Identifying cyber fraud in the charity sector

27 November 2023 / Insight posted in Article

One of the most significant areas to focus on during Charity Fraud Awareness Week, is cybercrime. The risks to all charities are increasing in terms of impact, significance, cost and repercussions. The nature of the sector model and its reliance on financial donations (often processed by a third party), means that all organisations need to be aware of (and guard against) the cyber threat.

Cyber attacks can often be difficult to detect. When relying on third parties acting on your behalf, there is no guarantee that they will either be aware of an attack or are quick enough to let the charity know that a cyber incident has taken place.

Latest data on cyber fraud in the
charity sector

The National Cyber Security Centre published results from their 2022 Cyber Security Breaches Survey that exposed startling trends in the charity sector:

  • 26% of charities estimate they are attacked at least once a week
  • 19% have experienced a negative outcome as a direct consequence of a cyber attack
  • 38% have experienced at least one negative impact
  • 44% allow people to donate to them online
  • 42% have beneficiaries that can access services online

Cyber attacks charities should be
aware of

There are several common attack techniques that charities should mitigate against wherever possible.


A technique where cyber criminals will send scam emails, text messages or phone calls to trick their victims. Their aim is often to make you visit a website, which may download a virus on to your computer, or steal bank details or other personal information.

Business email compromise

Business email compromise (BEC) is a type of cybercrime where the scammer uses email to trick someone into sending money or divulging confidential company information.

BEC scams are on the rise due to increased remote and hybrid work patterns.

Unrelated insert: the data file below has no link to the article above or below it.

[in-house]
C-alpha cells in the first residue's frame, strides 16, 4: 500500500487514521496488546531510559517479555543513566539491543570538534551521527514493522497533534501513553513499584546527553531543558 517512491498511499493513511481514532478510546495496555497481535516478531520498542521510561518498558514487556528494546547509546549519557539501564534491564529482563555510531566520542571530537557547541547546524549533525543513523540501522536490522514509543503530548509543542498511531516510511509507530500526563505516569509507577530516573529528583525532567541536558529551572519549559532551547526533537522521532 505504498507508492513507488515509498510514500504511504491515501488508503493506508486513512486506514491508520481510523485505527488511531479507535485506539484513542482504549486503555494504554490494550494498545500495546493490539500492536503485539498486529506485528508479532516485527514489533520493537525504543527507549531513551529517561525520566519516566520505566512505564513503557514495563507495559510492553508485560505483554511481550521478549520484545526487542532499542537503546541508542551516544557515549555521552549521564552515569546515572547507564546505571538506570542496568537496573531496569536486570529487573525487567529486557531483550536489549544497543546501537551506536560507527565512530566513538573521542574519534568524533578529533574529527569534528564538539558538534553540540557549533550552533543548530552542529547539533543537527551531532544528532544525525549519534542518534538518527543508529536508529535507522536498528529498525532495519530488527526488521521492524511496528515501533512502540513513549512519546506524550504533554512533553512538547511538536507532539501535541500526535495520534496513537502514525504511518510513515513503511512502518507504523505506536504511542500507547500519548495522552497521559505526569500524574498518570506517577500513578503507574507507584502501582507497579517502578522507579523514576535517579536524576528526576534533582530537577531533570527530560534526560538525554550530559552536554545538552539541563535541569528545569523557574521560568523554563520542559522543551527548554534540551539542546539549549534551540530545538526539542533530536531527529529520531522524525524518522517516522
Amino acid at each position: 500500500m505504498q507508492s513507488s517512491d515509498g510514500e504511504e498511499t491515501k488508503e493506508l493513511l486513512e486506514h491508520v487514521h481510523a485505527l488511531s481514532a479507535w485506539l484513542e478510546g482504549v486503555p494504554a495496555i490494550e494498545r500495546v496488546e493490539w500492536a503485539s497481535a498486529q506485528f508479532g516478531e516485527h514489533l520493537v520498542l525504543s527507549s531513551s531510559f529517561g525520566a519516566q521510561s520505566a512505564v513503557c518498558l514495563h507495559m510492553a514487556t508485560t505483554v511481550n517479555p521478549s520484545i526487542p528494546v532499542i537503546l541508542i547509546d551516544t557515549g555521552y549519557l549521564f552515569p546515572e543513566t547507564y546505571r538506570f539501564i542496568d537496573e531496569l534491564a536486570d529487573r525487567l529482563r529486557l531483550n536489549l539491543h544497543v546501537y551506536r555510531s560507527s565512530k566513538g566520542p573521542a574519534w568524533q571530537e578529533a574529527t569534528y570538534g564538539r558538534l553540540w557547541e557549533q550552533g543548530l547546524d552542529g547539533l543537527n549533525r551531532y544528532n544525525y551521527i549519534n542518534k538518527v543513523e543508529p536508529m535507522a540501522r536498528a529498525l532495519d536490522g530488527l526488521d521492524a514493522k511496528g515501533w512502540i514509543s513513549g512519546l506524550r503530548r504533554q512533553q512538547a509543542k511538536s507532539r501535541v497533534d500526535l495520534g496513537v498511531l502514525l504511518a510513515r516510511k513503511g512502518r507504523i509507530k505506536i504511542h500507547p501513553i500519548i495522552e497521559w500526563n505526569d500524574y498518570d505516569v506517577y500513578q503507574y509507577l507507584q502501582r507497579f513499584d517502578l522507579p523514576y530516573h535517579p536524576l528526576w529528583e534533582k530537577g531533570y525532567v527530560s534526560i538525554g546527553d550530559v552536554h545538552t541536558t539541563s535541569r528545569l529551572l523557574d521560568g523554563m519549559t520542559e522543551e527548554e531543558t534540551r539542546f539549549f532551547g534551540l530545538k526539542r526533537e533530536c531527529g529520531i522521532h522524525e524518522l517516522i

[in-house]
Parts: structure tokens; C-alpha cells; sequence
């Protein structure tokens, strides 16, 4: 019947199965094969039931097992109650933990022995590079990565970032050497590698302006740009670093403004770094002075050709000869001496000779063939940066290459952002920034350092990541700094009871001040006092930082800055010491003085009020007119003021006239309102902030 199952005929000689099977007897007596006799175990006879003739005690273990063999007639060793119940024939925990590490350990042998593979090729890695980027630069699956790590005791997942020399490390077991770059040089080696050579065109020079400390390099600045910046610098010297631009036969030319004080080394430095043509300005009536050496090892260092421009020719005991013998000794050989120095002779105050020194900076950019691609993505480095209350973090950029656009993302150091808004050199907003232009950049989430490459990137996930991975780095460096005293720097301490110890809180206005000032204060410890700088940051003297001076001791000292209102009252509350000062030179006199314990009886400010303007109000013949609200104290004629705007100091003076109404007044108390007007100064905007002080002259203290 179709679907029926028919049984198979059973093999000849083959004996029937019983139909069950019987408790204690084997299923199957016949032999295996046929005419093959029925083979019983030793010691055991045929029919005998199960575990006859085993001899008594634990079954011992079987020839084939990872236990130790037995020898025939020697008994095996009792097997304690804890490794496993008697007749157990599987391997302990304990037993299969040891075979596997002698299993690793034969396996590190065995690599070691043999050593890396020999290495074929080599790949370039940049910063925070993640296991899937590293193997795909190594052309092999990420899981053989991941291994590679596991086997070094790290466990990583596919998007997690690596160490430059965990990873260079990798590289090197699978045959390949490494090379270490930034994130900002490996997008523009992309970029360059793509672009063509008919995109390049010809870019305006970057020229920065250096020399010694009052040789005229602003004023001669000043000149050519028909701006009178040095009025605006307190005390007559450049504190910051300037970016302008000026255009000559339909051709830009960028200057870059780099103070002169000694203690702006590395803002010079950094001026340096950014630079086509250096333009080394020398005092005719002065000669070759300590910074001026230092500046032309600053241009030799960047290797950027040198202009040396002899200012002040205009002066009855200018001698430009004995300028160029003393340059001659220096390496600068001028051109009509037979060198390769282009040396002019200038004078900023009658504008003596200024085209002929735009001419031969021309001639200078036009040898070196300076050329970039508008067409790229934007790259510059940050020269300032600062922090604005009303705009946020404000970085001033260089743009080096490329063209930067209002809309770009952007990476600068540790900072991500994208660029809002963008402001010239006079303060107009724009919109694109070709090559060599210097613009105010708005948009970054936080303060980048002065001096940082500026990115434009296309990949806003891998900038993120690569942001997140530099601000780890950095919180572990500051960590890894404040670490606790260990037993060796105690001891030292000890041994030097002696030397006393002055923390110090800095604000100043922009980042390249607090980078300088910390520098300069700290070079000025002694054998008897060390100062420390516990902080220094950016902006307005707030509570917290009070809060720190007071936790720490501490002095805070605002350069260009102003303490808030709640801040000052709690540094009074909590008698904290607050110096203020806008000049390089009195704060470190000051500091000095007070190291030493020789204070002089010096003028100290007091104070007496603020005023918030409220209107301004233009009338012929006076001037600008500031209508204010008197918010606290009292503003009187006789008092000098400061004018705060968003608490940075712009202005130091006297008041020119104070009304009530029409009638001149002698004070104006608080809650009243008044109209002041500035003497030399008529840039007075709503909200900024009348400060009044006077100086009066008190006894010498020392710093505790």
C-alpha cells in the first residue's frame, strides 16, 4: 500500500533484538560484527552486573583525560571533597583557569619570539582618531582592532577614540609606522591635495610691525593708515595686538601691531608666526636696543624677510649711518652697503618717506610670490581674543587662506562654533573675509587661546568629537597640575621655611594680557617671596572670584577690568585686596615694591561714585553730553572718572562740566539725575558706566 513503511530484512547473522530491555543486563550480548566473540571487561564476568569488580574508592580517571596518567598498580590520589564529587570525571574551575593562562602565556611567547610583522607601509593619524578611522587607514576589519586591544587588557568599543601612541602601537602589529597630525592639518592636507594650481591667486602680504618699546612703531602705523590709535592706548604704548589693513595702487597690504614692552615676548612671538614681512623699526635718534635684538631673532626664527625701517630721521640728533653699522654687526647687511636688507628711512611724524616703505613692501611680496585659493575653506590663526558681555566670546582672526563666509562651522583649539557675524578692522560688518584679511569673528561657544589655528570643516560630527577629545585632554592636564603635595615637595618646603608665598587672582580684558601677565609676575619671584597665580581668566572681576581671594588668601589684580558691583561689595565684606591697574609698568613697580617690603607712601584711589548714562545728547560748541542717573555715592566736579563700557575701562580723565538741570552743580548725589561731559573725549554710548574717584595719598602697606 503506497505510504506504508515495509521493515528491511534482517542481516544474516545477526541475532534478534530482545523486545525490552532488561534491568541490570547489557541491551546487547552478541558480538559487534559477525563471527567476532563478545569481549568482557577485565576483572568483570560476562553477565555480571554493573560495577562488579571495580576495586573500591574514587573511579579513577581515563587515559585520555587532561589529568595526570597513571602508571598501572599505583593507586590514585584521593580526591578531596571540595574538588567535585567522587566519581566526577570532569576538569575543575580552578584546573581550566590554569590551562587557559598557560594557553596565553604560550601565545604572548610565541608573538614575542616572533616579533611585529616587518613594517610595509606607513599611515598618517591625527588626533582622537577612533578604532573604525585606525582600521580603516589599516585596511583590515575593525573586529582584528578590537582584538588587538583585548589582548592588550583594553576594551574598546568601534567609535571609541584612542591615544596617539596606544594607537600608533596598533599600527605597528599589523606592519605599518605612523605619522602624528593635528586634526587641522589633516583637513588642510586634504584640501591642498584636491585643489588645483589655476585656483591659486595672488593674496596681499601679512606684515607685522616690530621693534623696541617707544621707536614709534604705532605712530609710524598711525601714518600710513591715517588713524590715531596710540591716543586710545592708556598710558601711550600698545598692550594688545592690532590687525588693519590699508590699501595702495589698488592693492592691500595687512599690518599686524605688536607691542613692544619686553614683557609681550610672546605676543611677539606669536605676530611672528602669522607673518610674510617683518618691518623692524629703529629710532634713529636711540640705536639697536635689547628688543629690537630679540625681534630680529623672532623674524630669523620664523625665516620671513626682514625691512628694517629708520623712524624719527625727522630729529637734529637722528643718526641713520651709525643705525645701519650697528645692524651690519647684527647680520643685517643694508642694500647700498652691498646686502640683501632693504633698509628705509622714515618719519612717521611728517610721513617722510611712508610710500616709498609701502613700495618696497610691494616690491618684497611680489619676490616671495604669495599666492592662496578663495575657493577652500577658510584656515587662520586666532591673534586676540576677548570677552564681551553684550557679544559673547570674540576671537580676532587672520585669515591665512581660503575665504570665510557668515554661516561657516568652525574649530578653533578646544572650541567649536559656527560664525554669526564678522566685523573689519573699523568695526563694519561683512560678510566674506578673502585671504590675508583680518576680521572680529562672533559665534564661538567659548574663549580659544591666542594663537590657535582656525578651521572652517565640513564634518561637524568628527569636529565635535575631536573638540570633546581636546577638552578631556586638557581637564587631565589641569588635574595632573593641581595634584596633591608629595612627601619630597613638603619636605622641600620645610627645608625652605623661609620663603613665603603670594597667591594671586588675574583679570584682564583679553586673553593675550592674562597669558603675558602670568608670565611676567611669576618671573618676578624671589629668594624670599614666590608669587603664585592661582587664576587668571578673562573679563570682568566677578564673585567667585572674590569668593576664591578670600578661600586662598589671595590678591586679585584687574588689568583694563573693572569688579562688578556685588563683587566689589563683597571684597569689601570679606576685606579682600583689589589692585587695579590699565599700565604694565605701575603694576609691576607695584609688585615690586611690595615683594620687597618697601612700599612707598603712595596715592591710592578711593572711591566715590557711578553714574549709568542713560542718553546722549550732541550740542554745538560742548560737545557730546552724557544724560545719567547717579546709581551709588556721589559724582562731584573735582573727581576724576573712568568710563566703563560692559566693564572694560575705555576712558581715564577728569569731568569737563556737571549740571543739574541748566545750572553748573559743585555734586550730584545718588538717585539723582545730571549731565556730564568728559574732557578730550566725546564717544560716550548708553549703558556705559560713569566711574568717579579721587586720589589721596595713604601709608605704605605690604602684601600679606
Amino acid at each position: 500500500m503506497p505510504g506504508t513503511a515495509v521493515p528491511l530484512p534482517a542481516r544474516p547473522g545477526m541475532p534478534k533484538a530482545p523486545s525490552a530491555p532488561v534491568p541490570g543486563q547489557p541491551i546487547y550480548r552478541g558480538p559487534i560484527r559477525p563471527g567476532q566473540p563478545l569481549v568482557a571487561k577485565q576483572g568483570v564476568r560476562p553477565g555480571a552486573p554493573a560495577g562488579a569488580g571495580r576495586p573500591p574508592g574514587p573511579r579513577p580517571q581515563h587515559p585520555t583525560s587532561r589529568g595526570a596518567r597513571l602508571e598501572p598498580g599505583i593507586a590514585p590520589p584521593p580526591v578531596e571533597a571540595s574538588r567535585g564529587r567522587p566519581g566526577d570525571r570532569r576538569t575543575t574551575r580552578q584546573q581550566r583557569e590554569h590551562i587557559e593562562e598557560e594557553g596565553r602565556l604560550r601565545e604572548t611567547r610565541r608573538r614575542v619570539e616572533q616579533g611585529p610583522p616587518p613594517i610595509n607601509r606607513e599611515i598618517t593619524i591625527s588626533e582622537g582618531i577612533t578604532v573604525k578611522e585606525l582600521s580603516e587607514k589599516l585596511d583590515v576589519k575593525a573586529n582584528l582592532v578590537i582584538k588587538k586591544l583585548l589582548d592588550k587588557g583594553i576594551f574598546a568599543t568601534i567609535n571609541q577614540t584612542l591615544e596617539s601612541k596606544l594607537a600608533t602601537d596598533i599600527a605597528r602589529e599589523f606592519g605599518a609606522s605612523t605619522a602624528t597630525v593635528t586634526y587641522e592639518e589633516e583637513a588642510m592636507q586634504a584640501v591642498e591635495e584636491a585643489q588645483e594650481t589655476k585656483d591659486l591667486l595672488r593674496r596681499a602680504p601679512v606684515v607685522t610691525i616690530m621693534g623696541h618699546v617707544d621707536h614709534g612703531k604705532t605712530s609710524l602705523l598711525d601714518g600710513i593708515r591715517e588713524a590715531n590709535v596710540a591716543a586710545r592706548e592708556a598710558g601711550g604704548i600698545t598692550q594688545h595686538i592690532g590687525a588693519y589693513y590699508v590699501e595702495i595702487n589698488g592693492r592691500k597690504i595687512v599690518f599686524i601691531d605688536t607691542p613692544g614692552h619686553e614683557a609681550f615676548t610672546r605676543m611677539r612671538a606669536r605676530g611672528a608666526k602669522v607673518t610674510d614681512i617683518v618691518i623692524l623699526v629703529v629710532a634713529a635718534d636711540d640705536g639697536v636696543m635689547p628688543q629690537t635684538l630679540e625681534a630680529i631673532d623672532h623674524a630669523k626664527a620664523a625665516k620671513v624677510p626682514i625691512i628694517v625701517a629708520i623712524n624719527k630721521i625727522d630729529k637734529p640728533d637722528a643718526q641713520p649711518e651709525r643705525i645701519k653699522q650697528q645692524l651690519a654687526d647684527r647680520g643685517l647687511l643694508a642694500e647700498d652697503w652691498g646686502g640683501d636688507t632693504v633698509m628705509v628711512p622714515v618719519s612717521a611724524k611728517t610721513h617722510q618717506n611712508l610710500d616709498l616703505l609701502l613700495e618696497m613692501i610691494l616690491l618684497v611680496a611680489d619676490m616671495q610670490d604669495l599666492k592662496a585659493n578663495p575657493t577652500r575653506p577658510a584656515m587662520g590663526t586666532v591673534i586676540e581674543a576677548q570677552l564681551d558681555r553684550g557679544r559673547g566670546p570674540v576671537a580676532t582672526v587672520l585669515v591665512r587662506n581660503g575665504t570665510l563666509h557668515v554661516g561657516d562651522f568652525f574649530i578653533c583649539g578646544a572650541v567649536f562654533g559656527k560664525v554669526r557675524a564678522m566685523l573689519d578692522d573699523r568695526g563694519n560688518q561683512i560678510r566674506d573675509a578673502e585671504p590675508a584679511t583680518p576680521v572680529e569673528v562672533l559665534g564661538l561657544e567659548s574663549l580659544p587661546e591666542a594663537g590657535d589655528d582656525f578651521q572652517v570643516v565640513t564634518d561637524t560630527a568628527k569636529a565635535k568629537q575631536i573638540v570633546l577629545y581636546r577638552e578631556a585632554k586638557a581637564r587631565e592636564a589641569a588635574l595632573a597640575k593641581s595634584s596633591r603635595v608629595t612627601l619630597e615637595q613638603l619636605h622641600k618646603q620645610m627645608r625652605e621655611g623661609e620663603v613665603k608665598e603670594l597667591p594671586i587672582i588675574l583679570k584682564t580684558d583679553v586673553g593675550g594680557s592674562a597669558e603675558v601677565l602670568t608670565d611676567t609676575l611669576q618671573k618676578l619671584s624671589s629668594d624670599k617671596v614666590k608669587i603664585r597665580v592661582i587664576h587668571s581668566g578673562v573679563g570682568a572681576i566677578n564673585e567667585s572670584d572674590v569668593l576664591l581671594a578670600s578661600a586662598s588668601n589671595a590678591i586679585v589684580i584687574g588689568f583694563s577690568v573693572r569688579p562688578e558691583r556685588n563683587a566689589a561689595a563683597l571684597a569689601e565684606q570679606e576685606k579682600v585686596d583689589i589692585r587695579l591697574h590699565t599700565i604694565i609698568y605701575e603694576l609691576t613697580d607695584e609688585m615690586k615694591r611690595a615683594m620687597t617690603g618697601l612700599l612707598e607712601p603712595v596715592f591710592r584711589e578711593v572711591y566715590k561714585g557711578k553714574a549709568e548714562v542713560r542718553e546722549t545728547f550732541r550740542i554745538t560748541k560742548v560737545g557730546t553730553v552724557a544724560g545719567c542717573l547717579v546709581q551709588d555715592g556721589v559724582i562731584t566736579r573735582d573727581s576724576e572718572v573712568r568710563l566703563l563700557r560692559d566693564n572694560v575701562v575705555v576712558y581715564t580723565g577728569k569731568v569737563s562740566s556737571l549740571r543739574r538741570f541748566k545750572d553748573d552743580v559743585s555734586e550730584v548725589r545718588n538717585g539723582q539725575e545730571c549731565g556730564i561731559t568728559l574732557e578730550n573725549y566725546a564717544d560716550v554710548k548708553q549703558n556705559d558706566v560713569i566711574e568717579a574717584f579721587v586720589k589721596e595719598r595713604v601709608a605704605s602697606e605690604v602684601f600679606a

Fake organisations and websites

On the rise, criminals are exploiting the credibility of many well-known charities by tricking genuine donors into giving money to what appears to be a legitimate charity.

They are also setting up fake charities or impersonating well-known charity names, to add credibility to their phishing campaigns.


Ransomware is a type of malicious software (malware) that locks a charities data or devices and threatens to keep them locked unless the victim pays a ransom to the attacker – accounted for approximately 20% of all cyber attacks in 2022.

Ricky O’Connell, Director in our Forensic Accounting team, emphasises the importance of fraud awareness:

“Fraud is by far the most common crime in England and Wales, accounting for over 40% of all offences (Fraud strategy: stopping scams and protecting the public), and cyber fraud accounted for 61% of all fraud in 2022 (Nature of fraud and computer misuse in England and Wales). It has never been more important to protect your business from cyber threats.”

How we can help

Protecting yourself from any type of cyber threat is crucial in today’s digital age. As attacks become more sophisticated and more often, staying vigilant is essential to reducing the risk of an attack.

Our cyber security and data privacy consultancy, Moore ClearComm, can support your organisation to improve its cyber defences and reduce the likelihood and impact of a successful attack. Contact them directly at

Get in touch

How did you hear about us?